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Fullproof - A javascript fulltext search engine library (kornr.net)
88 points by d0ugal 1608 days ago | hide | past | web | 18 comments | favorite

What is the motivation? Adding search functionality to sites that have no dynamic backend?

How would I build an index? Are tools included for that, or is it just reading an index? Is it building the index each time the page is loaded, or in advance, or is both possible?

While the slides explain, what a search engine is, they seem not really to explain, how I can use this particular search engine, which is a pitty, since this looks like a cool project.

This is the project page, but I cannot find such information there as well: https://github.com/reyesr/fullproof

I am working on a project which is, essentially, fully client-side. We decided to use the browser's built in search function to handle searching until we could implement a better search method. We also have tagging in place because that's how we handle our most basic of searching. Having a fulltext search library that was would allow us to search through our data more effectively. Now to test this on the mobile browser.

I would think that even for a static site you'd at least want to generate the index as part of the build process, not (like fullproof) do that on the client as well. Of course, for client-side apps that never touch a server and store user content in Local Storage or some-such, that's not really an option. I'd wager 99% of us don't have that problem, though. Still, kudos to the author, looks well thought-out.

Forget fulltext search, I'd like to know how he pulled off that 3d cube scrolling! *Found it: http://lab.hakim.se/reveal-js

While we are on the topic, you should check out some of Hakim's other work. Meny and Forkit in particular are two really cool scripts.

Forkit: http://lab.hakim.se/forkit-js/

Meny: http://lab.hakim.se/meny/

Wow, thanks

I have to concur, the visual side of the presentation is quite nifty and appealing.

Yes, but it breaks usability slightly - it overrides the back button.

I cannot say it's usability break if using back button allows me to go to the previously seen slide and after that forward button brings me back where I was. The only problem is that you have to wait a bit until URL is changed. OTOH it is quite useful too, because quick scrolling over the slides isn't recorded in the history, only the slides where you were for more than a mere second or so.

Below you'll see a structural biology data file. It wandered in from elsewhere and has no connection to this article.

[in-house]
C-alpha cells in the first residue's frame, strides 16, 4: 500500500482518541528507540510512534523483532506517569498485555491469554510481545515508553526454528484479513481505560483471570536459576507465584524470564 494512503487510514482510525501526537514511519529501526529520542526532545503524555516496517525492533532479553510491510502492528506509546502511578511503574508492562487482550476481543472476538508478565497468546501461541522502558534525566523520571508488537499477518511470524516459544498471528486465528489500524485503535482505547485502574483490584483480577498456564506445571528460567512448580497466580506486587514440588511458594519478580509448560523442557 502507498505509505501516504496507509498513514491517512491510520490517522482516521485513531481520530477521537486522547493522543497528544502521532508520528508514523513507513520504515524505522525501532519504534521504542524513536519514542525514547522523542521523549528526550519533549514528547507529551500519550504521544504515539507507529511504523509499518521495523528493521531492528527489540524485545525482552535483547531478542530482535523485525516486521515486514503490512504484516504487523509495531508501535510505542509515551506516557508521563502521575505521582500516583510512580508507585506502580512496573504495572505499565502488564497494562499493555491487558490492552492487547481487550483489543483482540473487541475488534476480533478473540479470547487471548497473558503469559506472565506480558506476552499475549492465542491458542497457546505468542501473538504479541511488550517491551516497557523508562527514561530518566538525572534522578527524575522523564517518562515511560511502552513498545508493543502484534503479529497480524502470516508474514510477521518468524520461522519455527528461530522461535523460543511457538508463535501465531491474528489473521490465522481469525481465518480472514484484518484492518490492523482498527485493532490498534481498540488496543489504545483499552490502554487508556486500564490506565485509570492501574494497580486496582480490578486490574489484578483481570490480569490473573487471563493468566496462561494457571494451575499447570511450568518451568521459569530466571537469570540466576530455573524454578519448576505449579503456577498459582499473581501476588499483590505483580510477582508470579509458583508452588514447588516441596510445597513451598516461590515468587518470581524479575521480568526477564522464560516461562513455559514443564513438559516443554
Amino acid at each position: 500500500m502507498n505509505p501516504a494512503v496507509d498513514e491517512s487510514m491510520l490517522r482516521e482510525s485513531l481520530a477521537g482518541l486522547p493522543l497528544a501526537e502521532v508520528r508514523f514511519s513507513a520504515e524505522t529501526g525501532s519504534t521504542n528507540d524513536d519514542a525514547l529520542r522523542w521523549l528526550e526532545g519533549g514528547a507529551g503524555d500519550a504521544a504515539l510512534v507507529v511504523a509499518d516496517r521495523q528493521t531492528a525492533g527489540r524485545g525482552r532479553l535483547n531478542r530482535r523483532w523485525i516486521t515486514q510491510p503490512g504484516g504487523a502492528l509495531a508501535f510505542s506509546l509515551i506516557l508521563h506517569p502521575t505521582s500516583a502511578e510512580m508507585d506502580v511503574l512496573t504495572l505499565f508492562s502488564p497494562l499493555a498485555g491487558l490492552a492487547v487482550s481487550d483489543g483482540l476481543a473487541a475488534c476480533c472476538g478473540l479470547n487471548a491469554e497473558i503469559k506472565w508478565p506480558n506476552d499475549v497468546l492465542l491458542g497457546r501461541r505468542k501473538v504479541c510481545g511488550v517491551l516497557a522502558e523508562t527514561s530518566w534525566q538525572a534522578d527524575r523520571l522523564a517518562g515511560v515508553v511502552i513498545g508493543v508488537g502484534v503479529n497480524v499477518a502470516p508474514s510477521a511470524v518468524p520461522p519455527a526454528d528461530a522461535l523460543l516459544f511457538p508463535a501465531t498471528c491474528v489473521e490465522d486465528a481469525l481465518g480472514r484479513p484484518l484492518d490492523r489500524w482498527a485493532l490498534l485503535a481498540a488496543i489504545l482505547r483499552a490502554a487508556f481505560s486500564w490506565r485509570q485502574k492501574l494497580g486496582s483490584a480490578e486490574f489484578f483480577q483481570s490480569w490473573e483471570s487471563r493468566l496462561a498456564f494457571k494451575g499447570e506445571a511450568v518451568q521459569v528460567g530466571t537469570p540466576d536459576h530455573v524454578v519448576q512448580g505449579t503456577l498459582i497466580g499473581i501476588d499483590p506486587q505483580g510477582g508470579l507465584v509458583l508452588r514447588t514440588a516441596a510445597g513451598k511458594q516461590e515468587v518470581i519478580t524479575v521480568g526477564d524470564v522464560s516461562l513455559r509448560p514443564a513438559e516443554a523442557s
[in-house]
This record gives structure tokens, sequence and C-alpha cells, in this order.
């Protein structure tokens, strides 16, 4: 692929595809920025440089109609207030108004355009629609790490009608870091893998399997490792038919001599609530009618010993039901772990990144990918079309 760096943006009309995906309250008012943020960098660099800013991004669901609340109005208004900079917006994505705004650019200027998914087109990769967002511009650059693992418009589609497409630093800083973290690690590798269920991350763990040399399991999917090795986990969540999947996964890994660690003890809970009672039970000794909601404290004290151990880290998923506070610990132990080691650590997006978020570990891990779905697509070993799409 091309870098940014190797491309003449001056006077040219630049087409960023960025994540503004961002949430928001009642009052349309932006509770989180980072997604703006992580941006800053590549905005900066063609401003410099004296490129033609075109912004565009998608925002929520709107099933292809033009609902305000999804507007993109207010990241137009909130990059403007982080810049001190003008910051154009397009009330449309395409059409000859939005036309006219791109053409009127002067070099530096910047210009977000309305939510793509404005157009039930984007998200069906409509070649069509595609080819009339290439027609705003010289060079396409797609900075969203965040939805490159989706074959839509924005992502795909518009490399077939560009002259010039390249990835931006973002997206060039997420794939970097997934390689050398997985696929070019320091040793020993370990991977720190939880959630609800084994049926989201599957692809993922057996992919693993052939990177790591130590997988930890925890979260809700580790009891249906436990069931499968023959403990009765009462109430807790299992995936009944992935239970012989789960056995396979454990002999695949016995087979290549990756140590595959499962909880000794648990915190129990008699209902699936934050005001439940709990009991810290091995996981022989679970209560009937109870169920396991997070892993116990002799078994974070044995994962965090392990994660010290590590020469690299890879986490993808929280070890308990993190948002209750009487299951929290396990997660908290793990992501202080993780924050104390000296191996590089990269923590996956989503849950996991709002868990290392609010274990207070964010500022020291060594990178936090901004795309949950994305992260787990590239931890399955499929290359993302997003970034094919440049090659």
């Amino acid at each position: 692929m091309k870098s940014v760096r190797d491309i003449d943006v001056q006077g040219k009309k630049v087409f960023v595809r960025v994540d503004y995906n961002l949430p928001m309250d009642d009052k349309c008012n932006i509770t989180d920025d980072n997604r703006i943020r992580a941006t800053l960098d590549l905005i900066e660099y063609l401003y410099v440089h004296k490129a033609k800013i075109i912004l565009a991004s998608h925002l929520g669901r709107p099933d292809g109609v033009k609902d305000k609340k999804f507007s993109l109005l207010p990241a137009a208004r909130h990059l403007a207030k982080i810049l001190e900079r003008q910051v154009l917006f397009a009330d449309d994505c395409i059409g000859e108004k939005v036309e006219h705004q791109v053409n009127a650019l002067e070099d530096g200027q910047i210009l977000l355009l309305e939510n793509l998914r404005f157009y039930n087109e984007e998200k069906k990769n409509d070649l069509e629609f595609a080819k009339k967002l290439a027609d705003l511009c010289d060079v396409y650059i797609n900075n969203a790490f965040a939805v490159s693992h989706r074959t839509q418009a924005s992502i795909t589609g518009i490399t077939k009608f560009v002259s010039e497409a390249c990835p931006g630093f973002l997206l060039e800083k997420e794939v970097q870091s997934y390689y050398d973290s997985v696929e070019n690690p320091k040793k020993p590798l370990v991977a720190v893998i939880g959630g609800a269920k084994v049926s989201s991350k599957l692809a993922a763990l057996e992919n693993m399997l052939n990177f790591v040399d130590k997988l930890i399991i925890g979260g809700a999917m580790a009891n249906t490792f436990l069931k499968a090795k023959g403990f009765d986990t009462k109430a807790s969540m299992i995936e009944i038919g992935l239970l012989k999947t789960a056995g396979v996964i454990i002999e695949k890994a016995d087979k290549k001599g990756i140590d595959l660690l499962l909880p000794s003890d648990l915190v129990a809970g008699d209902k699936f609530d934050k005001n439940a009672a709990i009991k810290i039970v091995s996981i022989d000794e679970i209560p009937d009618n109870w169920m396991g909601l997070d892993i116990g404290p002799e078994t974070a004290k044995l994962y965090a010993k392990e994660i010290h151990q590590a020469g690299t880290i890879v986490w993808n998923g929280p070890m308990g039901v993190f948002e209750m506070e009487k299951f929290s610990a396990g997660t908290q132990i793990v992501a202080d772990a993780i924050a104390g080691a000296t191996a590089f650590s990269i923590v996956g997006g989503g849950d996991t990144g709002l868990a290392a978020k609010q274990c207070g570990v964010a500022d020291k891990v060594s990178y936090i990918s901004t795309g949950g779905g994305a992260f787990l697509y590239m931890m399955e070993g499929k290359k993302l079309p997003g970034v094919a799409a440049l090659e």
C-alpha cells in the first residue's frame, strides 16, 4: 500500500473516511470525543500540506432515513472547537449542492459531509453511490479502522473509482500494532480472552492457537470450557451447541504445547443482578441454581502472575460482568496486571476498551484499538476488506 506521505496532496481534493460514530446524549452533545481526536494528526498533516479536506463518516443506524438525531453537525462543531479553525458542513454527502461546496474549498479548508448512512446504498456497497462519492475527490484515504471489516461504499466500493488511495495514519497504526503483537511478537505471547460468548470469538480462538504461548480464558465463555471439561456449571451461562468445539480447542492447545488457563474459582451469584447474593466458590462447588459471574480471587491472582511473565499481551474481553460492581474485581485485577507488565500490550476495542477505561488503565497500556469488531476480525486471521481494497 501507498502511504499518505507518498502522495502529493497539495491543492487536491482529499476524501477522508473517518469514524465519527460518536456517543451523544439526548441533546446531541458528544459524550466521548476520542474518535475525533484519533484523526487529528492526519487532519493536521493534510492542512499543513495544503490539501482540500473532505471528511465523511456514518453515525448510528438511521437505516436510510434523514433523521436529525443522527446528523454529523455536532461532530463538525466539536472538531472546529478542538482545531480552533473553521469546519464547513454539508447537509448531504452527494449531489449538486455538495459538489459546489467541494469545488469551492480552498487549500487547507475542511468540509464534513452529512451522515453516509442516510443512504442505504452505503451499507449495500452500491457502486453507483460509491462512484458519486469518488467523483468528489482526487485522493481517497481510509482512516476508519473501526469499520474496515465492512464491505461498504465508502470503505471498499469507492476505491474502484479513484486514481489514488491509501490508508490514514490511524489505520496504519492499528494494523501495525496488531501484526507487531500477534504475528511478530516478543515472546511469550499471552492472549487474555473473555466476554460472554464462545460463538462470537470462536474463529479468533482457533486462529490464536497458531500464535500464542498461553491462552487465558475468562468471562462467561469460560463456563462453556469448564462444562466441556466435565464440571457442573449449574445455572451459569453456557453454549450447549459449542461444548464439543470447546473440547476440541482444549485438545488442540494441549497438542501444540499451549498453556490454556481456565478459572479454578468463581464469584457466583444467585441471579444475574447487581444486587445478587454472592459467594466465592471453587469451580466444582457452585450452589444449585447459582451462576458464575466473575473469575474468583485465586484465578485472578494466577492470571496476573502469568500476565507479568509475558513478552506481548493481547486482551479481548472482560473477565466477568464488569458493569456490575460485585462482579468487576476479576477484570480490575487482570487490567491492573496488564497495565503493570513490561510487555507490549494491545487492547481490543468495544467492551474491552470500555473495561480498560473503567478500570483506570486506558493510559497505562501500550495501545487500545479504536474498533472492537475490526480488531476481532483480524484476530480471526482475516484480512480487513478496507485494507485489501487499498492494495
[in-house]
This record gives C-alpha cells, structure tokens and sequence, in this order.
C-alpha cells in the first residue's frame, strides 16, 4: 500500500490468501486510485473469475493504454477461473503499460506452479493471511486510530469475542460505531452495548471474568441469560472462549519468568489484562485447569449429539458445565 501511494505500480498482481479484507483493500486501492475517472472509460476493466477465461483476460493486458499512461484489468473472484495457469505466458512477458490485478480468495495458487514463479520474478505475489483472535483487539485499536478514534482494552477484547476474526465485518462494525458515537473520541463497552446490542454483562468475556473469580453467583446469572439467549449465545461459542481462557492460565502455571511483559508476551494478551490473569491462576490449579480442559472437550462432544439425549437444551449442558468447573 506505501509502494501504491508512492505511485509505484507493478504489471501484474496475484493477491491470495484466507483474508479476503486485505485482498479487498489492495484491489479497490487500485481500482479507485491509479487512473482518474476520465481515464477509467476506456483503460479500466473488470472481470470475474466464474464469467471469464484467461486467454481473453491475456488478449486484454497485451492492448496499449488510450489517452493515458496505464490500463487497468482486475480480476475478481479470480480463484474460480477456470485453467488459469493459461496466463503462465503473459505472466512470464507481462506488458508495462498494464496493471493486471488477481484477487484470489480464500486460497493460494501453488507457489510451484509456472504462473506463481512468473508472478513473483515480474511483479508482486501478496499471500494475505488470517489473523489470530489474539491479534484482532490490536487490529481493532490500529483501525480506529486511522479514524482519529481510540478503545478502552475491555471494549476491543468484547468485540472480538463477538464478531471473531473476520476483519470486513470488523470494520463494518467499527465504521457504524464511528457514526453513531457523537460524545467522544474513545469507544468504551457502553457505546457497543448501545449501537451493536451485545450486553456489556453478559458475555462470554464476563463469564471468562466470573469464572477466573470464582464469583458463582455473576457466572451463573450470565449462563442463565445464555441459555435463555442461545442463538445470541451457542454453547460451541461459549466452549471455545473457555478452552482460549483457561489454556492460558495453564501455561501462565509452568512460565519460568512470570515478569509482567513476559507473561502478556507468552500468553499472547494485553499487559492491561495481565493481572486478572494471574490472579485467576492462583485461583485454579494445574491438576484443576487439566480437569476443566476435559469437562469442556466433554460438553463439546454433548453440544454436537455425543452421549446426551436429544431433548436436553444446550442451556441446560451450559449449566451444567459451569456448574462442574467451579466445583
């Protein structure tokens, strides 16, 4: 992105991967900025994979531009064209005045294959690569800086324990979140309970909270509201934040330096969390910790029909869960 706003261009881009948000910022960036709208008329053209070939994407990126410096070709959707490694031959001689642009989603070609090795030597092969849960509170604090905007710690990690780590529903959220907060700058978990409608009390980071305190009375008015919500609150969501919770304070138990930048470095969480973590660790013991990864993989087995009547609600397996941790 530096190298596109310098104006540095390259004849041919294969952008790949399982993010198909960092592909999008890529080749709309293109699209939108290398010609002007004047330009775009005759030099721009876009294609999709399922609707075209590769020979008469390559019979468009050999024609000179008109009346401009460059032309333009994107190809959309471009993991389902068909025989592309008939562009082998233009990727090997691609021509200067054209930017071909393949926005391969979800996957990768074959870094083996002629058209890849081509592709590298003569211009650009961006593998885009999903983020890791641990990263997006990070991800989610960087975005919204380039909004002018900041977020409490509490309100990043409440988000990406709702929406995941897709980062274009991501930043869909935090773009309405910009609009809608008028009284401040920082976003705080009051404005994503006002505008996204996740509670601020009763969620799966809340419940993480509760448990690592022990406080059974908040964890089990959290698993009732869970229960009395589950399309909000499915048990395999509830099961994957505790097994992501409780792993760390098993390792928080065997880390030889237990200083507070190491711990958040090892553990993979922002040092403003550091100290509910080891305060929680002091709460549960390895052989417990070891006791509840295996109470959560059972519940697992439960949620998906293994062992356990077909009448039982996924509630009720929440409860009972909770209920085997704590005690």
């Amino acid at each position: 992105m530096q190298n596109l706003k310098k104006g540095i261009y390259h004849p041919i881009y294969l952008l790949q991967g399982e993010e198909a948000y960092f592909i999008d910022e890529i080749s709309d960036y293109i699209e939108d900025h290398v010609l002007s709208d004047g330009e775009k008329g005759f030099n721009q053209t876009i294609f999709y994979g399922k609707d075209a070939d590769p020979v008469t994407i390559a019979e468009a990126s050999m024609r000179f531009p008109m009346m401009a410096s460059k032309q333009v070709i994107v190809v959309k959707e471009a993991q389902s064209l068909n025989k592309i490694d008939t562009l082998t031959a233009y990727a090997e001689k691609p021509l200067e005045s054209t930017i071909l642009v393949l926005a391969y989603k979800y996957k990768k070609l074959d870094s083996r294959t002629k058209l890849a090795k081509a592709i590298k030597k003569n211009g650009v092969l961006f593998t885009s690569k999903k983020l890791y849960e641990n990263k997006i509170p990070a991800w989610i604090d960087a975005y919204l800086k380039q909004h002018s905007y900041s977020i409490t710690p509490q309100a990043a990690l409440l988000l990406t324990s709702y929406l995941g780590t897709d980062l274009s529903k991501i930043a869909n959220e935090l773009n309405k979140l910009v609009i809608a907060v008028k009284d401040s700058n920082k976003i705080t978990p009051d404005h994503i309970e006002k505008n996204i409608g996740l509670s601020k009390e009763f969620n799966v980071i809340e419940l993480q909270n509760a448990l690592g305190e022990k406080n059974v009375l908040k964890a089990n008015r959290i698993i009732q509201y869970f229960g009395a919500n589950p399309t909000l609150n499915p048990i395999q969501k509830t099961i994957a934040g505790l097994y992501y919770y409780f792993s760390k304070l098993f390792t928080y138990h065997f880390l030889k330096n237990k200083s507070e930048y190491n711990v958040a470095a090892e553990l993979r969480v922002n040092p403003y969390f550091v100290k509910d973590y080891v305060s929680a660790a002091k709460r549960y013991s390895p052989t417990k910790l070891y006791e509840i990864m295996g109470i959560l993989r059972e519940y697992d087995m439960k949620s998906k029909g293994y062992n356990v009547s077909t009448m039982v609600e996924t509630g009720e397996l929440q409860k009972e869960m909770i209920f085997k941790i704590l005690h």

Not to mention that it doesn't scale well with screen size (I can't see the bottom below tokenization on slide where it shows structure). It looks nifty, but that's about it.

you should see impress.js.. thats another good one http://bartaz.github.com/impress.js/#/bored

The presentation reminded me of ancient microfiche readers...

Nice idea, but how do you get around storing and retrieving large amounts of data?

in-browser databases (syncing with server) like pouchdb might take care of this: http://pouchdb.com/

A bit off topic. I FUCKING HATE this new 3D navigation shit that some websites started doing. It's slow, it jumps through pages sometimes, it's absolutely not clear where you are.

It's a really horrible interface for technical information. Used as a viewer for a handful of images might be bearable. But for describing a javascript implementation of a full-text search engine? No thanks. Give me black text on a white background and a couple of graphs.

New? This tacky crap has been around forever ;)


The difference is that it was kinda cool as a way to browse between desktops (and apps, to an extent.) But for browsing a stream of continuous information it sucks. There is no easy way to fast-forward/rewind to a specific point, etc.

Might work for a short presentation/tutorial form, which is what I think this site is trying to do.

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